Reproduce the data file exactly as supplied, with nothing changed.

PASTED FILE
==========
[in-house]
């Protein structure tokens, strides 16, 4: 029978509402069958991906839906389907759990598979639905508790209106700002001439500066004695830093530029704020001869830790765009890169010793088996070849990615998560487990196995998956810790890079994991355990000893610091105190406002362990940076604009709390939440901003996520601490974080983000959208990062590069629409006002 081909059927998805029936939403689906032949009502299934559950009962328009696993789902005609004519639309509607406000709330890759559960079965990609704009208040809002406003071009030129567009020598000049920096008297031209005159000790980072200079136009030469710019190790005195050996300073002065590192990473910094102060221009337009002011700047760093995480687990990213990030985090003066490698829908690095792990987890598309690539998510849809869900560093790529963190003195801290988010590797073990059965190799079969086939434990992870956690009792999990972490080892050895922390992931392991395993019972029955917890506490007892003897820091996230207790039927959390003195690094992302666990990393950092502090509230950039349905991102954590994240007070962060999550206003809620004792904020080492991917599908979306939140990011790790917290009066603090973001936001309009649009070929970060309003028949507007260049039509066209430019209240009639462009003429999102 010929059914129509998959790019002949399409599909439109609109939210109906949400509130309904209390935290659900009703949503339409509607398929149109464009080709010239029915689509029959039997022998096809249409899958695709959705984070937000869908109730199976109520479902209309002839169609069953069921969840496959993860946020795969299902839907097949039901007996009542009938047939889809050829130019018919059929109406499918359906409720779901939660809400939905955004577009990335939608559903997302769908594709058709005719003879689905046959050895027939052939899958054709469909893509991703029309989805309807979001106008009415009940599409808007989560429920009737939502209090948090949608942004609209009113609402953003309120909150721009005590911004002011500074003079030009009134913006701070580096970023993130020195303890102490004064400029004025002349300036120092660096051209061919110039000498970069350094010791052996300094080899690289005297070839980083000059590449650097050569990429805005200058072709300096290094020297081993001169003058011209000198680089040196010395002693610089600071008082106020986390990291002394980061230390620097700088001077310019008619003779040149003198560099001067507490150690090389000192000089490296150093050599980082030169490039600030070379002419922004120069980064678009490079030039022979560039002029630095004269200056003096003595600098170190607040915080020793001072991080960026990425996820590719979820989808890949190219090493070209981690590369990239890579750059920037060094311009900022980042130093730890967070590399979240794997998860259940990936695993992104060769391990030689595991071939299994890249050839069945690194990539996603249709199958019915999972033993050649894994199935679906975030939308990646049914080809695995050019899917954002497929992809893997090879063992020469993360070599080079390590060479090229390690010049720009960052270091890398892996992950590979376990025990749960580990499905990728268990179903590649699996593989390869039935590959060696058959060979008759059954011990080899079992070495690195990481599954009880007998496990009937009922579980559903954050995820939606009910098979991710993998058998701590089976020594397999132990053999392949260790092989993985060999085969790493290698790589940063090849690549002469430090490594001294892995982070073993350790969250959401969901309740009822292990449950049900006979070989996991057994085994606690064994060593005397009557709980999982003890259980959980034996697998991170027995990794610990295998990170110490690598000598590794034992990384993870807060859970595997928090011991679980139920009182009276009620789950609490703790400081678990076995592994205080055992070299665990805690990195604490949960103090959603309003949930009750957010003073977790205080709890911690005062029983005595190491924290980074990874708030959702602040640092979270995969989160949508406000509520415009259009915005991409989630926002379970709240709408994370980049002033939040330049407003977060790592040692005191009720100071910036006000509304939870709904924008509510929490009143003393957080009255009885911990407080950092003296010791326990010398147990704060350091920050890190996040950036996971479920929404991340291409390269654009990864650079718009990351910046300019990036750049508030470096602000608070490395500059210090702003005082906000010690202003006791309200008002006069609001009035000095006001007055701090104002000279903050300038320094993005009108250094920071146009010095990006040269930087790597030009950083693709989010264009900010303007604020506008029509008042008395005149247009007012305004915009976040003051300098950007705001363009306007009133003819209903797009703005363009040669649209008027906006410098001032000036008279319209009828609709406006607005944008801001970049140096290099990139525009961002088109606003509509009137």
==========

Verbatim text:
[in-house]
């Protein structure tokens, strides 16, 4: 029978509402069958991906839906389907759990598979639905508790209106700002001439500066004695830093530029704020001869830790765009890169010793088996070849990615998560487990196995998956810790890079994991355990000893610091105190406002362990940076604009709390939440901003996520601490974080983000959208990062590069629409006002 081909059927998805029936939403689906032949009502299934559950009962328009696993789902005609004519639309509607406000709330890759559960079965990609704009208040809002406003071009030129567009020598000049920096008297031209005159000790980072200079136009030469710019190790005195050996300073002065590192990473910094102060221009337009002011700047760093995480687990990213990030985090003066490698829908690095792990987890598309690539998510849809869900560093790529963190003195801290988010590797073990059965190799079969086939434990992870956690009792999990972490080892050895922390992931392991395993019972029955917890506490007892003897820091996230207790039927959390003195690094992302666990990393950092502090509230950039349905991102954590994240007070962060999550206003809620004792904020080492991917599908979306939140990011790790917290009066603090973001936001309009649009070929970060309003028949507007260049039509066209430019209240009639462009003429999102 010929059914129509998959790019002949399409599909439109609109939210109906949400509130309904209390935290659900009703949503339409509607398929149109464009080709010239029915689509029959039997022998096809249409899958695709959705984070937000869908109730199976109520479902209309002839169609069953069921969840496959993860946020795969299902839907097949039901007996009542009938047939889809050829130019018919059929109406499918359906409720779901939660809400939905955004577009990335939608559903997302769908594709058709005719003879689905046959050895027939052939899958054709469909893509991703029309989805309807979001106008009415009940599409808007989560429920009737939502209090948090949608942004609209009113609402953003309120909150721009005590911004002011500074003079030009009134913006701070580096970023993130020195303890102490004064400029004025002349300036120092660096051209061919110039000498970069350094010791052996300094080899690289005297070839980083000059590449650097050569990429805005200058072709300096290094020297081993001169003058011209000198680089040196010395002693610089600071008082106020986390990291002394980061230390620097700088001077310019008619003779040149003198560099001067507490150690090389000192000089490296150093050599980082030169490039600030070379002419922004120069980064678009490079030039022979560039002029630095004269200056003096003595600098170190607040915080020793001072991080960026990425996820590719979820989808890949190219090493070209981690590369990239890579750059920037060094311009900022980042130093730890967070590399979240794997998860259940990936695993992104060769391990030689595991071939299994890249050839069945690194990539996603249709199958019915999972033993050649894994199935679906975030939308990646049914080809695995050019899917954002497929992809893997090879063992020469993360070599080079390590060479090229390690010049720009960052270091890398892996992950590979376990025990749960580990499905990728268990179903590649699996593989390869039935590959060696058959060979008759059954011990080899079992070495690195990481599954009880007998496990009937009922579980559903954050995820939606009910098979991710993998058998701590089976020594397999132990053999392949260790092989993985060999085969790493290698790589940063090849690549002469430090490594001294892995982070073993350790969250959401969901309740009822292990449950049900006979070989996991057994085994606690064994060593005397009557709980999982003890259980959980034996697998991170027995990794610990295998990170110490690598000598590794034992990384993870807060859970595997928090011991679980139920009182009276009620789950609490703790400081678990076995592994205080055992070299665990805690990195604490949960103090959603309003949930009750957010003073977790205080709890911690005062029983005595190491924290980074990874708030959702602040640092979270995969989160949508406000509520415009259009915005991409989630926002379970709240709408994370980049002033939040330049407003977060790592040692005191009720100071910036006000509304939870709904924008509510929490009143003393957080009255009885911990407080950092003296010791326990010398147990704060350091920050890190996040950036996971479920929404991340291409390269654009990864650079718009990351910046300019990036750049508030470096602000608070490395500059210090702003005082906000010690202003006791309200008002006069609001009035000095006001007055701090104002000279903050300038320094993005009108250094920071146009010095990006040269930087790597030009950083693709989010264009900010303007604020506008029509008042008395005149247009007012305004915009976040003051300098950007705001363009306007009133003819209903797009703005363009040669649209008027906006410098001032000036008279319209009828609709406006607005944008801001970049140096290099990139525009961002088109606003509509009137």